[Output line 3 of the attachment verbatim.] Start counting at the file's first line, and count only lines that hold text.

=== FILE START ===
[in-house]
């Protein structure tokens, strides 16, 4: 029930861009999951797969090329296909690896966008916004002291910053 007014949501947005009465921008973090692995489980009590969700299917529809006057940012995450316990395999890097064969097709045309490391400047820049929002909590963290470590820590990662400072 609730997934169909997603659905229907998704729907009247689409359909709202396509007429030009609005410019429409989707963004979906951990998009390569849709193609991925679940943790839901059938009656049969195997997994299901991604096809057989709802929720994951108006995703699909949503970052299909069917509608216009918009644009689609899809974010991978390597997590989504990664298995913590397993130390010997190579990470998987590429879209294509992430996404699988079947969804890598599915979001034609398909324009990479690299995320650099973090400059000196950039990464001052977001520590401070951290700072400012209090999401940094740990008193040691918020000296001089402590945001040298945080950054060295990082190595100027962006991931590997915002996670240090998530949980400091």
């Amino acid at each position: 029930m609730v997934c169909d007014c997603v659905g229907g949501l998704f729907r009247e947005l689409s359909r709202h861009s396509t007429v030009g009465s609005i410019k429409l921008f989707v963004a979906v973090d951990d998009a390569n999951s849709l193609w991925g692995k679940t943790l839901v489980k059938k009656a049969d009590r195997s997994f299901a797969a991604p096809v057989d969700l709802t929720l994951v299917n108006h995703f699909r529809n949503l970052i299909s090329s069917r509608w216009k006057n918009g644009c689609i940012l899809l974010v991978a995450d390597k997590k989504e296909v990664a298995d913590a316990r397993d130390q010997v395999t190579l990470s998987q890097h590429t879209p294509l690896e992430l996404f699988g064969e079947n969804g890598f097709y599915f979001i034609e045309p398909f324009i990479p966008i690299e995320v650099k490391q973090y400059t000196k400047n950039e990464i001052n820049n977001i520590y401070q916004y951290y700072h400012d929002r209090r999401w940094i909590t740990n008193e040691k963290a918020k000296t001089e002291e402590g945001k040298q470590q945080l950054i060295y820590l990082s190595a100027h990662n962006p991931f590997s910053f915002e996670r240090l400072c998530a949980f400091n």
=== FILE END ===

């Amino acid at each position: 029930m609730v997934c169909d007014c997603v659905g229907g949501l998704f729907r009247e947005l689409s359909r709202h861009s396509t007429v030009g009465s609005i410019k429409l921008f989707v963004a979906v973090d951990d998009a390569n999951s849709l193609w991925g692995k679940t943790l839901v489980k059938k009656a049969d009590r195997s997994f299901a797969a991604p096809v057989d969700l709802t929720l994951v299917n108006h995703f699909r529809n949503l970052i299909s090329s069917r509608w216009k006057n918009g644009c689609i940012l899809l974010v991978a995450d390597k997590k989504e296909v990664a298995d913590a316990r397993d130390q010997v395999t190579l990470s998987q890097h590429t879209p294509l690896e992430l996404f699988g064969e079947n969804g890598f097709y599915f979001i034609e045309p398909f324009i990479p966008i690299e995320v650099k490391q973090y400059t000196k400047n950039e990464i001052n820049n977001i520590y401070q916004y951290y700072h400012d929002r209090r999401w940094i909590t740990n008193e040691k963290a918020k000296t001089e002291e402590g945001k040298q470590q945080l950054i060295y820590l990082s190595a100027h990662n962006p991931f590997s910053f915002e996670r240090l400072c998530a949980f400091n």